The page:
Many people wonder if they need a knee replacement, and secondly, are they ready for it? Yes, these are two separate questions. As a surgeon I will never tell one of my patients that they MUST have a knee replacement because that is a personal decision. However, I can ask a series of questions and make recommendations. So, if you think you might be ready for a knee replacement, ask yourself these questions.
• Do you have aching, throbbing knee pain that has bothered you on a daily basis for at least 2-3 months or longer?
• Does this pain keep you from doing activities you love or just basic activities of daily living, like walking around your house without pain?
• Have you already tried to manage your pain with anti-inflammatory medications (for example, Ibuprofen or Aleve), steroid injections into the knee itself or physical therapy without lasting relief?
If you find yourself answering yes to two or more of the above questions, then you may very well need a knee replacement. Then comes the second part of the question (“Are you ready for it?”), since a knee replacement is an elective surgery. This means that if your surgeon recommends a knee replacement for you, it should be done at a time that is convenient for you.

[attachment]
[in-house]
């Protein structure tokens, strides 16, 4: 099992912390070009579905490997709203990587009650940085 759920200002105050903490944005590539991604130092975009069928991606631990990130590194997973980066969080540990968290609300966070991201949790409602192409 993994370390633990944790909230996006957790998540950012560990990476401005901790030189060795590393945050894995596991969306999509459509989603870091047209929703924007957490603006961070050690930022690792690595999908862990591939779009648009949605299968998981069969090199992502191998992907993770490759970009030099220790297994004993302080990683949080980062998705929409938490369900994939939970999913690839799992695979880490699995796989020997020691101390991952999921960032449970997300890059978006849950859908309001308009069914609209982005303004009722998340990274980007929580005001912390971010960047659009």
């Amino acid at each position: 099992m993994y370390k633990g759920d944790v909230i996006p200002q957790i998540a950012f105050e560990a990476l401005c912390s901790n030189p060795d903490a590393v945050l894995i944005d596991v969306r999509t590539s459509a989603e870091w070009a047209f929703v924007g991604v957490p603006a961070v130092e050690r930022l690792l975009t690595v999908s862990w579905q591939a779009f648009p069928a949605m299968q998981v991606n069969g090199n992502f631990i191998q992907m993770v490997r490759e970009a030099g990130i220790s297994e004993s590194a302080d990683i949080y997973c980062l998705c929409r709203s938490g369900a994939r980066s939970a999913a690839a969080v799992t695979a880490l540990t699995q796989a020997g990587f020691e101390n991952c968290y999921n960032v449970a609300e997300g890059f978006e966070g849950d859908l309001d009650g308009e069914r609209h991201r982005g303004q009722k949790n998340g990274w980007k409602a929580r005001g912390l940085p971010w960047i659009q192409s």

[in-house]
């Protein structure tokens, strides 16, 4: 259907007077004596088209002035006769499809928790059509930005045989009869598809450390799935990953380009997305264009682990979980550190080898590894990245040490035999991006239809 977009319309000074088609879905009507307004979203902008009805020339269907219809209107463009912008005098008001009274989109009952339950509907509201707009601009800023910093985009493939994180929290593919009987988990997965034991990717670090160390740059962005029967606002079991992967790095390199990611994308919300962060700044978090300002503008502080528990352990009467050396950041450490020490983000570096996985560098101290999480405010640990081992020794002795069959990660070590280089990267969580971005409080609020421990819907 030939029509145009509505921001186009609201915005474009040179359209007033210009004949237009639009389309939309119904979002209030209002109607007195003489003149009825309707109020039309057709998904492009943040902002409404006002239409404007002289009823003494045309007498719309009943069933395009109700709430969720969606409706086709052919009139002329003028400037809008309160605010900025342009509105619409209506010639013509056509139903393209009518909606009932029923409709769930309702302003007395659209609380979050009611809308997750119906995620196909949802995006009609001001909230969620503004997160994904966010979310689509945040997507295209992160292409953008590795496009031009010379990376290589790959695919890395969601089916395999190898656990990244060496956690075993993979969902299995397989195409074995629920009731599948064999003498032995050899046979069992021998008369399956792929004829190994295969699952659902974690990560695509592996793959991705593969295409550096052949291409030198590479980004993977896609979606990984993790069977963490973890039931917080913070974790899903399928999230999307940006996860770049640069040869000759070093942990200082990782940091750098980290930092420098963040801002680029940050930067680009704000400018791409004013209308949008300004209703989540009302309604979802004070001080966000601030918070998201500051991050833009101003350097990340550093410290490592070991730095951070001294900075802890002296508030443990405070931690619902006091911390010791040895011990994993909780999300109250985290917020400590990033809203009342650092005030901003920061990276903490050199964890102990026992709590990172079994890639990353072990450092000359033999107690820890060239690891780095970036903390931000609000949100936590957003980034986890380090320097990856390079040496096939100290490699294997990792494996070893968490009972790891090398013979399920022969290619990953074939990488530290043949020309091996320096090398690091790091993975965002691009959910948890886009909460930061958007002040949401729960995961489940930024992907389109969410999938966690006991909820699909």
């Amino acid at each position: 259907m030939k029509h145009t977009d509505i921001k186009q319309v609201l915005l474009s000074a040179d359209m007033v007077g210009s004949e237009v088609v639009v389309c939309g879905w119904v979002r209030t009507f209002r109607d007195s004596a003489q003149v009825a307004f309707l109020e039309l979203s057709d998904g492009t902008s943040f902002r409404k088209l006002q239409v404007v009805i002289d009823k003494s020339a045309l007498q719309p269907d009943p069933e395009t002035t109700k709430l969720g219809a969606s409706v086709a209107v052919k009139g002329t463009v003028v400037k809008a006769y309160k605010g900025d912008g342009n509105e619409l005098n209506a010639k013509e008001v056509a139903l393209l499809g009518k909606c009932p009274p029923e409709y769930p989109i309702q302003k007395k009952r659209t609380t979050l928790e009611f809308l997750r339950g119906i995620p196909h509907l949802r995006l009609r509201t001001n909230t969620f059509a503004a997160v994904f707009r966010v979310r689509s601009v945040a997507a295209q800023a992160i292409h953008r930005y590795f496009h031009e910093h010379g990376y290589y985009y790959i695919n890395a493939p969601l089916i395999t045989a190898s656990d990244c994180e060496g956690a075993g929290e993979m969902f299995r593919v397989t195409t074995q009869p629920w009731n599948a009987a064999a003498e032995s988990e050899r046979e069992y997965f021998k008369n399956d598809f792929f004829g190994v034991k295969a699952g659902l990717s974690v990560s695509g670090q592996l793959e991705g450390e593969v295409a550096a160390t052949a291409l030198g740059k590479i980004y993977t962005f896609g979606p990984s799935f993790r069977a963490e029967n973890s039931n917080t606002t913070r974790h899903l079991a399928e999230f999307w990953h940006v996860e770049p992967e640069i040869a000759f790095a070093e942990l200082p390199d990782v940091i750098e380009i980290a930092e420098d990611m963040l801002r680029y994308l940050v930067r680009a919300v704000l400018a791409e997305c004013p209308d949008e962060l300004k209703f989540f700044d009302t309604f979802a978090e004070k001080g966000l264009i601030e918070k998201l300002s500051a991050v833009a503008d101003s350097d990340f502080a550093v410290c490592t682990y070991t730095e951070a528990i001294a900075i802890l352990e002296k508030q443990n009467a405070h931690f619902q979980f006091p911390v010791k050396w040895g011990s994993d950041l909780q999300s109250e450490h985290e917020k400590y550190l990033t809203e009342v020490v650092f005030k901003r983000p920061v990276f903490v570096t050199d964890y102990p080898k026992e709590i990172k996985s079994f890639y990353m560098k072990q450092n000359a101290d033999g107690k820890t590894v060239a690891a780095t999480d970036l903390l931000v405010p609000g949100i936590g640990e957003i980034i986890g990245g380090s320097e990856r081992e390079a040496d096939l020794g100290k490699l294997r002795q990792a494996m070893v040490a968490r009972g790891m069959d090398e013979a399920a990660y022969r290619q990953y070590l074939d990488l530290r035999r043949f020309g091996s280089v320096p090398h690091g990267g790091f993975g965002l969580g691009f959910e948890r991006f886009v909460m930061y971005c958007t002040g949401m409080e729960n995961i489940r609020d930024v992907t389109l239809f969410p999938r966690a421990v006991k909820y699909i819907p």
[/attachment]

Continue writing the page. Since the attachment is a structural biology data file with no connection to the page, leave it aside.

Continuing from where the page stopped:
A total knee replacement is a large surgery with an extended recovery time. You will need to pick a time when you have the ability to dedicate at least 6 weeks to intensive recovery and rehabilitation right after surgery. It’s also important to pick a time when you can have a family member or friend available to help you at home after discharge for approximately 2 weeks. During that time, you will need someone to help with meals, to help you get to and from the bathroom, and to help as a cheerleader when you are doing your rehab exercises at home.
You will often start off with physical therapy 2 or 3 times a week so you can learn the exercises. These exercises will help you work on bending and straightening your knee after surgery. You will need to do those exercises on your own as well.
The first 6 weeks after surgery are the most difficult. By the end of this time, you are often ready to return to work, depending on just how physical your job is. It can take 6 months to 1 year to fully recover. This may seem like a long time, but in reality, it is a short time investment into a surgery that can give you excellent relief from your symptoms for 20+ years into the future.